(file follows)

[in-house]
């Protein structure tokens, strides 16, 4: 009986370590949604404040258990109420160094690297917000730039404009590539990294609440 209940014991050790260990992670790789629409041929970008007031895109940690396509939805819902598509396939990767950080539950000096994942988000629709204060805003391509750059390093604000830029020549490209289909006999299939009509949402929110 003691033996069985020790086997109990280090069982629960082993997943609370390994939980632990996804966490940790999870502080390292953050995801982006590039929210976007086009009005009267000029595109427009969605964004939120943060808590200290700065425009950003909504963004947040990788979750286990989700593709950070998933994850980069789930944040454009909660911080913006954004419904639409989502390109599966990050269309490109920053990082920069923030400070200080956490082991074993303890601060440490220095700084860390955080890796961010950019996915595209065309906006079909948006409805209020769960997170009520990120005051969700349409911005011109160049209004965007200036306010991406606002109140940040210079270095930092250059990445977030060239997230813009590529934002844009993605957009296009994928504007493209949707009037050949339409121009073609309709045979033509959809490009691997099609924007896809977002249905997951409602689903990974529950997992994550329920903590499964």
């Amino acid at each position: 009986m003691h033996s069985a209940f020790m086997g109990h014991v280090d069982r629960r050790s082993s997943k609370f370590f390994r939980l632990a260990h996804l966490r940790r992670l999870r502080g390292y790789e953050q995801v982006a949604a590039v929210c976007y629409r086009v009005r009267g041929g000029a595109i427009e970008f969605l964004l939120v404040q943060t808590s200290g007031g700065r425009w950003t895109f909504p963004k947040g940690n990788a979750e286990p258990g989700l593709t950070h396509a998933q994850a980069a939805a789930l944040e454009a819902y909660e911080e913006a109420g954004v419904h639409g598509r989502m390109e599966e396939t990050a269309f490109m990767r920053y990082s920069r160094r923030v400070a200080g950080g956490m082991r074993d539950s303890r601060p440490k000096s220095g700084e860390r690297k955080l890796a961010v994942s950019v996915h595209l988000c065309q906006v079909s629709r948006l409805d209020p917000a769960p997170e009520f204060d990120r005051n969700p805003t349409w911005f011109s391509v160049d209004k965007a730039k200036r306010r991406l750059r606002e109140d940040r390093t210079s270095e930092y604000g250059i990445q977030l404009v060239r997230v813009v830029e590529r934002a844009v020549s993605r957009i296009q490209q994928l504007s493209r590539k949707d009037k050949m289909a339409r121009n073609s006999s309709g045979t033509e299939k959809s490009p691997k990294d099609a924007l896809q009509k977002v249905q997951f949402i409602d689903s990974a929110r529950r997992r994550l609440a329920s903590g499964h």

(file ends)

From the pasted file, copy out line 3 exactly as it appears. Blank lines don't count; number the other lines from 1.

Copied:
């Amino acid at each position: 009986m003691h033996s069985a209940f020790m086997g109990h014991v280090d069982r629960r050790s082993s997943k609370f370590f390994r939980l632990a260990h996804l966490r940790r992670l999870r502080g390292y790789e953050q995801v982006a949604a590039v929210c976007y629409r086009v009005r009267g041929g000029a595109i427009e970008f969605l964004l939120v404040q943060t808590s200290g007031g700065r425009w950003t895109f909504p963004k947040g940690n990788a979750e286990p258990g989700l593709t950070h396509a998933q994850a980069a939805a789930l944040e454009a819902y909660e911080e913006a109420g954004v419904h639409g598509r989502m390109e599966e396939t990050a269309f490109m990767r920053y990082s920069r160094r923030v400070a200080g950080g956490m082991r074993d539950s303890r601060p440490k000096s220095g700084e860390r690297k955080l890796a961010v994942s950019v996915h595209l988000c065309q906006v079909s629709r948006l409805d209020p917000a769960p997170e009520f204060d990120r005051n969700p805003t349409w911005f011109s391509v160049d209004k965007a730039k200036r306010r991406l750059r606002e109140d940040r390093t210079s270095e930092y604000g250059i990445q977030l404009v060239r997230v813009v830029e590529r934002a844009v020549s993605r957009i296009q490209q994928l504007s493209r590539k949707d009037k050949m289909a339409r121009n073609s006999s309709g045979t033509e299939k959809s490009p691997k990294d099609a924007l896809q009509k977002v249905q997951f949402i409602d689903s990974a929110r529950r997992r994550l609440a329920s903590g499964h």